This article was written by a law student for the general public.
A constitution includes the most fundamental values of a nation. Those values should be protected. One of the ways that a constitution is protected is by making it hard to change. If it was easy to change, the government could change the constitution when it wanted to act unconstitutionally.
However, a constitution should not be too difficult to change. Values change over time. Some things may not be as important as they once were, and other things that were not important may have become fundamental. A constitution should be able to respond and incorporate changes in keeping with the times.
A good constitution needs to find the right balance. It should not be too easy or too hard to change. When Canada’s Constitution was being updated in 1981-82, the people who were suggesting changes had to think about this balance. Before 1982, Canada could only change its Constitution by asking the British Parliament to do it for Canada. In order to “patriate” the Constitution, that is, to bring it home, Canada needed a way to change the Constitution on its own. It needed a formula or a way to make changes to its Constitution that would be acceptable to Britain and to the federal and provincial governments. By creating an acceptable amending formula, Canada would no longer need to rely on Britain.
The drafters of Canada’s revised Constitution created the amending formulas. They are listed in sections 38 to 49 of the Constitution Act, 1982. Creating the formulas was not easy because all of the provinces wanted to make sure they got a say if and when the Constitution was to be changed. The amending formulas are complicated. There are five different kinds of formulas. Each one is used for changing different aspects of the Constitution.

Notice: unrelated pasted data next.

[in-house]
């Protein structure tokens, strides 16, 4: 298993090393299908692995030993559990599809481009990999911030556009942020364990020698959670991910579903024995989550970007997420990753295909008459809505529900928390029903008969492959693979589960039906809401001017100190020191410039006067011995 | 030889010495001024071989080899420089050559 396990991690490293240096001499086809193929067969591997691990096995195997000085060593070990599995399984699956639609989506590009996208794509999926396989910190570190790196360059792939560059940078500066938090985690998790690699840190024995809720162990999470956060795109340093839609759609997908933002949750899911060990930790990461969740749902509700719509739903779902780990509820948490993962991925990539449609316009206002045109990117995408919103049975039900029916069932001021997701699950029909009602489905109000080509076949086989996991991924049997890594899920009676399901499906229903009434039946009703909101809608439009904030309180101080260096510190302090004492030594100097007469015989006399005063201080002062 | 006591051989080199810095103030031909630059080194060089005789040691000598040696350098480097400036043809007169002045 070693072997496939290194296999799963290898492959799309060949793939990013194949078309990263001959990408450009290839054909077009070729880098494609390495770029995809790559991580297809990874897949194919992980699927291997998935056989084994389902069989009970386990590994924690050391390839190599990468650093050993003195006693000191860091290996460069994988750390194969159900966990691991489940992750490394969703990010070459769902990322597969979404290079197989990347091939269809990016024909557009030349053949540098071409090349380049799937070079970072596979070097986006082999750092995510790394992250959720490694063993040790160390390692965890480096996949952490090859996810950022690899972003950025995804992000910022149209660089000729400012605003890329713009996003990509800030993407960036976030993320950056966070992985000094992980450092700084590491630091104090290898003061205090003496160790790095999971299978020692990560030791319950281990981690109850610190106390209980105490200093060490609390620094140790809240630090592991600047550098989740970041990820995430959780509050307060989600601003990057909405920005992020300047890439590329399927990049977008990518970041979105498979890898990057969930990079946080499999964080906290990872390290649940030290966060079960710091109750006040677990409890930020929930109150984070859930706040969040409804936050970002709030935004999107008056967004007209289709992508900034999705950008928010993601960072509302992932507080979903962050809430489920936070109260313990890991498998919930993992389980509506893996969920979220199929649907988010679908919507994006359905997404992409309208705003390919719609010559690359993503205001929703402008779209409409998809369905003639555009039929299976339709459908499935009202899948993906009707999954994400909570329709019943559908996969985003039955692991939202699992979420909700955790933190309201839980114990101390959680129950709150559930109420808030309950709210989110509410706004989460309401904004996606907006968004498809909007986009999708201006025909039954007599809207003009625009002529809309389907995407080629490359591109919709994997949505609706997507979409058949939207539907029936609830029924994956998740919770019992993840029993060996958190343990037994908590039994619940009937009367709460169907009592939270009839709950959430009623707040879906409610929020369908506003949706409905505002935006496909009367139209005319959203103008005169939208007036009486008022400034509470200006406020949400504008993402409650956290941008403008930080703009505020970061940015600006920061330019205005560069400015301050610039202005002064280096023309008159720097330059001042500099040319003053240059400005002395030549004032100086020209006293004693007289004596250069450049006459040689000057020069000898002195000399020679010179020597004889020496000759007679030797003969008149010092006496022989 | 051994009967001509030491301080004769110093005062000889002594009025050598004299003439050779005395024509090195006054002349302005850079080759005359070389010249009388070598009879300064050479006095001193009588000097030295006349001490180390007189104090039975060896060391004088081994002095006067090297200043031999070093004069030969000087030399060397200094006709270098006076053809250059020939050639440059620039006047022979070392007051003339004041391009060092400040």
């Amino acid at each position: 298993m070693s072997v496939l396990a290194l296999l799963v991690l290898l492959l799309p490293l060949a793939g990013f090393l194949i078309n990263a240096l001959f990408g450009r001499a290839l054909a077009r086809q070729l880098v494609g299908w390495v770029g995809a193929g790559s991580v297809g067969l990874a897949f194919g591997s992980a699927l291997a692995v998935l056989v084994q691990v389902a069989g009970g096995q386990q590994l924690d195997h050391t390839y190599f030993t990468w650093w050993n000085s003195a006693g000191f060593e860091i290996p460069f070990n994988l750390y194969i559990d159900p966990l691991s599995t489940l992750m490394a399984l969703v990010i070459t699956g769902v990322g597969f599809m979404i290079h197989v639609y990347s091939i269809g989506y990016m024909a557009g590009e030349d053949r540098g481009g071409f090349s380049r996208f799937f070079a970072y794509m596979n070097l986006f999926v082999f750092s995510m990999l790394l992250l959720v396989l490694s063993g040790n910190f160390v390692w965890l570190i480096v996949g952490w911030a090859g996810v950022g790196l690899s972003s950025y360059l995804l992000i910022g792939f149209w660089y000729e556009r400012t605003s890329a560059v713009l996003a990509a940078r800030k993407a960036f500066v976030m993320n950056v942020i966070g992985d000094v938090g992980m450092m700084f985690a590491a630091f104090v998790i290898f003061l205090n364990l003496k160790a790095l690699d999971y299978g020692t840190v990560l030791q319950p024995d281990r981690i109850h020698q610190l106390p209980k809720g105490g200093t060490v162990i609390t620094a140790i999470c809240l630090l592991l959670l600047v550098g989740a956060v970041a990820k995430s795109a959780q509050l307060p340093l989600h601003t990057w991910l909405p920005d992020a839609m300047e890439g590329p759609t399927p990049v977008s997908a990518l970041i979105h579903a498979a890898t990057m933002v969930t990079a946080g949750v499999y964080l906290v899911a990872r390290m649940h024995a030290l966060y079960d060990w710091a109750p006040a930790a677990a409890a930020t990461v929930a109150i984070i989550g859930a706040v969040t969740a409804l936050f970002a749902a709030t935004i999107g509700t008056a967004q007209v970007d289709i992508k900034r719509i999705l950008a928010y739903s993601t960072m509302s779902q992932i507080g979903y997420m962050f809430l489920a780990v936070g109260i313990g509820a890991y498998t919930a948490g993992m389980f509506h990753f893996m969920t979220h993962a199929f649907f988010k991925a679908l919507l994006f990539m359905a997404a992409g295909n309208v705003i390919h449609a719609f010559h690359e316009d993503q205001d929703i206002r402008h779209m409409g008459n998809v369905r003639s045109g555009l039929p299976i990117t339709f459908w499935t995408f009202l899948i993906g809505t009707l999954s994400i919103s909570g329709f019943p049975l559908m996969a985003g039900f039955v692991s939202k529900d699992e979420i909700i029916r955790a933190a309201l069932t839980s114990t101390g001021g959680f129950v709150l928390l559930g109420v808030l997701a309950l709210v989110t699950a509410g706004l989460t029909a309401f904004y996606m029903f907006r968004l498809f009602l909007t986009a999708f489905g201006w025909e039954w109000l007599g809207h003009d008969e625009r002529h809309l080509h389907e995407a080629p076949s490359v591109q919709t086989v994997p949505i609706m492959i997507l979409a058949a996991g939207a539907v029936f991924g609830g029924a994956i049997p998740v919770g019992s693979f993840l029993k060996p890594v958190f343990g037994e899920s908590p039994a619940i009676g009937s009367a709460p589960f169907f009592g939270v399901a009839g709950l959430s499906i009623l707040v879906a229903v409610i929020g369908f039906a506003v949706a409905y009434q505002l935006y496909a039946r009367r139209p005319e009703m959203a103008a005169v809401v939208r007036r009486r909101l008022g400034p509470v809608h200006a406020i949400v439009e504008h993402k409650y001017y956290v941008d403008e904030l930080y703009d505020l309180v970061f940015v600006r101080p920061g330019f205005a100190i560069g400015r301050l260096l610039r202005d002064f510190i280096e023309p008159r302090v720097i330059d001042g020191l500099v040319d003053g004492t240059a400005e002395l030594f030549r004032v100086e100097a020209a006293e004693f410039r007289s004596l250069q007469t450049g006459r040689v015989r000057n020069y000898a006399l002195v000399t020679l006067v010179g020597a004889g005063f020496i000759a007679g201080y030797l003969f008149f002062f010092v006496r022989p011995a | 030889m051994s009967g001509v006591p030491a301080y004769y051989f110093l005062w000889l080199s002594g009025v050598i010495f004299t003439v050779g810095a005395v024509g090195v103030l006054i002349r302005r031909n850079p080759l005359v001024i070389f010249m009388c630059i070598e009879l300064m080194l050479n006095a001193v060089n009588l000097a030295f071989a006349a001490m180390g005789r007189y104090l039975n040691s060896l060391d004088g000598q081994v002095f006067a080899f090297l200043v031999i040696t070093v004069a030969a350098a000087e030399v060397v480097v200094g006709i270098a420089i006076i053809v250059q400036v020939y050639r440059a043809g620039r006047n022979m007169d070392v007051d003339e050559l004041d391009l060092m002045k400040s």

The General Formula
The general formula is the standard way to change the Constitution. Unless the Constitution says that another formula can be used, the general formula is needed. The general formula is also needed for specific changes listed under section 42, like changing what powers Senators have and how they are selected. This formula would also be used to establish new provinces.
To change the Constitution using the general formula, the change needs to be approved by 1) the federal Parliament, 2) the Senate, and 3) a minimum number of provincial legislatures. There must be at least seven provinces that approve the change, representing at least 50% of Canada’s population. This is often called the 7 + 50 rule. This means that provinces with large populations will typically need to approve a change in order for the amendment to succeed. However, the change cannot happen without some support from provinces with smaller populations.
The Unanimous Formula